CALVIN KLEIN’S sex addiction
“You want to know what comes between me and my Calvins? Nothing!”– The famous words of a 15-year-old Brooke Shields in one of Calvin Klein’s most iconic ad campaigns. This would be the first in a series of sexually provocative images that would influence the look of fashion for decades to come. The use of sexual themes to sell jeans and market products would become the calling card of Calvin Klein and make him one of the most innovative and infamous visionaries of our time.
Native New Yorker Calvin Klein studied apparel design at the acclaimed Fashion Institute of Technology in the 1960s. At that time, the city was charged with a sense of beatnik immediacy, free love, and honesty, in contrast to the social, moral, and cultural edifice of traditional America. The gay Continental Baths had just opened, Andy Warhol and The Factory ruled the roost, and Nico added a bit of femme fatale to The Velvet Underground. NYC was a vacant lot of opportunity, quickly being inhabited by a voracious wave of disenfranchised artists, poetic musicians, and costumers turned designers that would later become some of the most recognizable names in fashion. Calvin Klein tapped into the synergy of the times and would eventually launch a capsule line of tight-fitting jeans that would become synonymous with 70s sex appeal.
In the 80s, Klein blurred the boundaries between the sexes with a revealing underwear line campaign that featured a series of advertisements with rapper Mark Wahlberg aka Marky Mark, actor Antonio Sabato Jr., and an up and coming 18-year-old waif model Kate Moss. Klein re-visited the sensuality seen in lingerie ads and unveiled an intimates sexual revolution in a way that had everyone wanting to show off their undies. What was once considered attire just for the bedroom, would be plastered on billboards for the world to see.
After stripping us down to our knickers, Klein would launch a line of androgynous fragrances, Obsession and Eternity, telling us that if we’re going to be naked, it doesn’t matter if we’re a boy or a girl, we’d better smell good. The thrill of Klein’s sexploitation movement of self-discovery continued.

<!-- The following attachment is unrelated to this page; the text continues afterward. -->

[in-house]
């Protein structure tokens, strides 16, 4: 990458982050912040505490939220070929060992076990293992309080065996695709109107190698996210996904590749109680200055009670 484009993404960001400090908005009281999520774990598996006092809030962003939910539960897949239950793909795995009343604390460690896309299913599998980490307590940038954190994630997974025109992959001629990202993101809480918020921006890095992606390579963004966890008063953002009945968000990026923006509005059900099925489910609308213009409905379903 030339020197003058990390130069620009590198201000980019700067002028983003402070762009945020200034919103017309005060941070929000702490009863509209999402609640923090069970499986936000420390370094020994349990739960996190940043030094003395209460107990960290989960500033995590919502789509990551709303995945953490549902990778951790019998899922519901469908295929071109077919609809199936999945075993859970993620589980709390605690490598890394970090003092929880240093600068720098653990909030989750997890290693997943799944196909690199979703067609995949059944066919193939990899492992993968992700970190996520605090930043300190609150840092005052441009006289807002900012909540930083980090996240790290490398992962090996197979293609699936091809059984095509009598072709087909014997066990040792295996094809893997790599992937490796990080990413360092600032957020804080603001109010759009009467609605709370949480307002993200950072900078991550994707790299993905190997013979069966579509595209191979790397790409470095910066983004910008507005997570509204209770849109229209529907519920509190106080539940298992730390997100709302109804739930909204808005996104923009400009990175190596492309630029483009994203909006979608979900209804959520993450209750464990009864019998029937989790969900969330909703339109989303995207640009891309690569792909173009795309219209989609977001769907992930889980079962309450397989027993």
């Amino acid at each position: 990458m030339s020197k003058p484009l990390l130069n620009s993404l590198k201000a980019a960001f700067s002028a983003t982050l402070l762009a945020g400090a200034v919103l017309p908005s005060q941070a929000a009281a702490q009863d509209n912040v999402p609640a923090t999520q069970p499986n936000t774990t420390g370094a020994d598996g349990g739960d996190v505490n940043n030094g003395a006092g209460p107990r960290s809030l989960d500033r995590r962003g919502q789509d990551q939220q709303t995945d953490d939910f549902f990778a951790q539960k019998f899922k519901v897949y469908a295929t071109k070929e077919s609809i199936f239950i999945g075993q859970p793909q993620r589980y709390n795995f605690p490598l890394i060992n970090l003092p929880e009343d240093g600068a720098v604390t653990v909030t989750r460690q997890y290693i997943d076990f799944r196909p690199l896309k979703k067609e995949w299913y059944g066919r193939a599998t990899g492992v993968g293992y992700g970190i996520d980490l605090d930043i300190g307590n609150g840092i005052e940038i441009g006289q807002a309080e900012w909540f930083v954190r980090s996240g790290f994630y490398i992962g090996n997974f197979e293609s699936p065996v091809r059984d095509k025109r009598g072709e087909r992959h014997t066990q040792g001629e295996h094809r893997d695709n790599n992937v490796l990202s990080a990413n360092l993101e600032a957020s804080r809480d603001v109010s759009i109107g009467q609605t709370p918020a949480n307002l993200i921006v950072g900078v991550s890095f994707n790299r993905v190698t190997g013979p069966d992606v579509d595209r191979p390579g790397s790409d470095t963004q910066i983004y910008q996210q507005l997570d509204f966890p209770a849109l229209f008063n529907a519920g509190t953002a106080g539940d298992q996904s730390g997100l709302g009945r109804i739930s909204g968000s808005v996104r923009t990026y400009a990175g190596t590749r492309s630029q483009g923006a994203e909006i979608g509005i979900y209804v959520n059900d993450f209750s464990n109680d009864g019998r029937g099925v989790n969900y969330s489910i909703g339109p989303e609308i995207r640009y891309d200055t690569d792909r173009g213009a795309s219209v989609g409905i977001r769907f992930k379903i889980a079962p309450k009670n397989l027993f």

For the next decade, Klein would dominate the jeans and fragrance industries. Critics claimed that by the mid-nineties, the Calvin Klein brand was flailing- some blamed Klein’s rumoured drug dependency, others speculated that his over-the-top ad campaigns dwarfed his designs. Klein responded with his most controversial promotion to date.
In 1995 a new Calvin Klein Jeans campaign featuring pubescent models in provocative poses was launched, shot by Madonna Sex book photographer Steven Meisel. Meisel consulted with known New York S&M master Lou Malleta to orchestrate a series of national print ads and TV commercials, using underage looking models posed against a wood-paneled wall background, simulating a scene from a 60s porn flick. The models were then asked pervasive questions from an off-camera older man using implied sexual undertones. The American Family Association stepped in with charges against Klein, denouncing the ads as disturbing, exploitative, and pornographic, and insisted that they be pulled. Klein disagreed, but eventually conceded, “We thought we were doing something that was a bit on the edge, and would be interpreted as fun. I withdrew the ads immediately and apologized because my intention was not to hurt or offend anyone.”
After the furore over Klein’s “porn” campaign died down, Klein approached a new millennium with a new artistic approach, displaying several controversial billboards in Manhattan’s Times Square showcasing two small boys and two girls, playing on a sofa, dressed only in their underwear. The ads were pulled 24 hours after being put up.
The influence Calvin Klein has had on fashion and style is immeasurable. His bold work is constantly referenced in the imageries of contemporary luminaries such as David LaChapelle, Mert Alas, and Marcus Piggot. Calvin Klein has forever changed the way we approach our sexuality, our personification of morality, and the way we wear our jeans. In today’s trend-obsessed society where how you wear your jeans is an indication to which tribe you belong, we can only thank Calvin for being the leader of the liberation pack.
published with the permission of WOUND magazine www.woundmagazine.com